For years, Bluffton leaders dreamt of surrounding the Buckwalter Place headquarters of eviCore — a managed health care benefits and one of the town’s largest employers — with other healthcare and technology companies.
Those dreams appeared to be fading in recent years as large parcels of land remained undeveloped and plans to build a new Kroger grocery store — rather than a high-tech facilities — began taking shape.
But with the recent annoucement by Savannah-based health care provider St. Joseph’s/Candler of plans to build a new $22-million, 40,000-square-foot medical campus on four acres, town officials say the development is moving in a direction more in step with the original vision for Buckwalter Place.
“This area is going to be exactly what we envisioned,” Bluffton Mayor Lisa Sulka said Monday after a formal introduction of St. Joseph’s/Candler’s plans. “We’ve got the Don Ryan Center, we’ve got the healthcare aspect, we’ve got (the Technical College of the Lowcountry) coming with their culinary institute.”
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“It’s taken a lot of patience,” she said. “But things are starting to fit in line with the whole innovation and technology thought process.”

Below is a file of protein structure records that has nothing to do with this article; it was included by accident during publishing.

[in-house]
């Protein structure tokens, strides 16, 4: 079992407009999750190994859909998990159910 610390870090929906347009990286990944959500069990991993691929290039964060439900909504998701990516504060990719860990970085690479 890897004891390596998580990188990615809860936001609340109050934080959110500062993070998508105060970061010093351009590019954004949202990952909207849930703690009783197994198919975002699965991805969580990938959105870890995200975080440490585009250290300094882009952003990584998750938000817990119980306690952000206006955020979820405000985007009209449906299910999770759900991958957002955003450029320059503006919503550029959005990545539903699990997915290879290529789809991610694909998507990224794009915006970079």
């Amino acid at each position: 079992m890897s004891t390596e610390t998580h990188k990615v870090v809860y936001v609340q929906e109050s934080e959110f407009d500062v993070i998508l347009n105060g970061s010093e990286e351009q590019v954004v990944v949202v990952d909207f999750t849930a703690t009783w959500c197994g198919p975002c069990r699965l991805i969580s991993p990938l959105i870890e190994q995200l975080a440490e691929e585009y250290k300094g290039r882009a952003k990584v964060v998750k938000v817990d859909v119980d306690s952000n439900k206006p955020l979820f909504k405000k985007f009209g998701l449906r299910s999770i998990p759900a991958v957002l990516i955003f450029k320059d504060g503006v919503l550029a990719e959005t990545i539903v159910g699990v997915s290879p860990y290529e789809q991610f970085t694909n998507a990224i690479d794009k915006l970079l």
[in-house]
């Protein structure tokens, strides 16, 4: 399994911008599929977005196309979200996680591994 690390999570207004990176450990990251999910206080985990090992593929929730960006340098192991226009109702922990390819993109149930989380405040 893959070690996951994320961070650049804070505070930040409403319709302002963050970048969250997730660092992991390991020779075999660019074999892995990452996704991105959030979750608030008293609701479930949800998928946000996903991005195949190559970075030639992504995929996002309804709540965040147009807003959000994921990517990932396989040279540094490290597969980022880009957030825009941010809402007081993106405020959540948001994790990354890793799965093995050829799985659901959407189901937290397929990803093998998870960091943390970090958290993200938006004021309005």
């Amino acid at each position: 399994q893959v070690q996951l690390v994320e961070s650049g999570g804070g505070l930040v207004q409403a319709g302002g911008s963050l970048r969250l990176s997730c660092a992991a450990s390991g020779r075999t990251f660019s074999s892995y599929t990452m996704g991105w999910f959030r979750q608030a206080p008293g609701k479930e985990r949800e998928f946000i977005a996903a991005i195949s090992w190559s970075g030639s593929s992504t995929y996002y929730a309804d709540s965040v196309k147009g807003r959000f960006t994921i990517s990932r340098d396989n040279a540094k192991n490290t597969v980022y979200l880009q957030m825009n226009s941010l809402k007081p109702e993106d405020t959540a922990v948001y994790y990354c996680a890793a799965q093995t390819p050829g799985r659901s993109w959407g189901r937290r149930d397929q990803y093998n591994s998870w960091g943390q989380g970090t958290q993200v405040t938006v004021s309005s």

Mark Senn, president of Buckwalter Place builder Southeastern Development, said during coversations with town leaders, it became clear that “they wanted this to be more than just retail.”
“Buckwalter Place (is) a place for big ideas,” he said Monday.
Part of the original concept of bringing a medical and technology park to Bluffton was the creation of high-skilled, high-paying jobs to bolster the region’s service industry-reliant economy.
The medical campus — planned in two phases over about 6 years — will provide patients with consolidated medical services including primary care, physical therapy, wound care, x-ray and MRI imaging, as well as radiation and oncology treatment, according to St. Joseph’s/Candler president Paul Hinchey.
“We really embrace (Bluffton’s) vision of making (Buckwalter Place) a medical and technological hub for this community,” Hinchey said Monday.
It will also provide the town with more than 60 jobs with an annual payroll of more than $6 million, he said.
“There is going to be fairly significant, incremental job growth — and these are all knowledge-based jobs that will be a real economic driver,” Hinchey said.
It’s not just businesses sprouting up around Buckwalter Place, it’s also residences.
Hundreds of new apartments and single-family homes are being built or planned in nearby areas along Bluffton Parkway and Buckwalter Place Boulevard.
“We never wanted the historic district Bluffton to be the only gathering place in town,” Sulka said. “(Buckwalter Place) is truly becoming a live-work, walkable village-type area.”
As the medical campus begins taking shape, Hinchey said it is St. Joseph’s/Candler’s intent to engage the town and local developers to help facilitate more affordable and workforce housing in the area.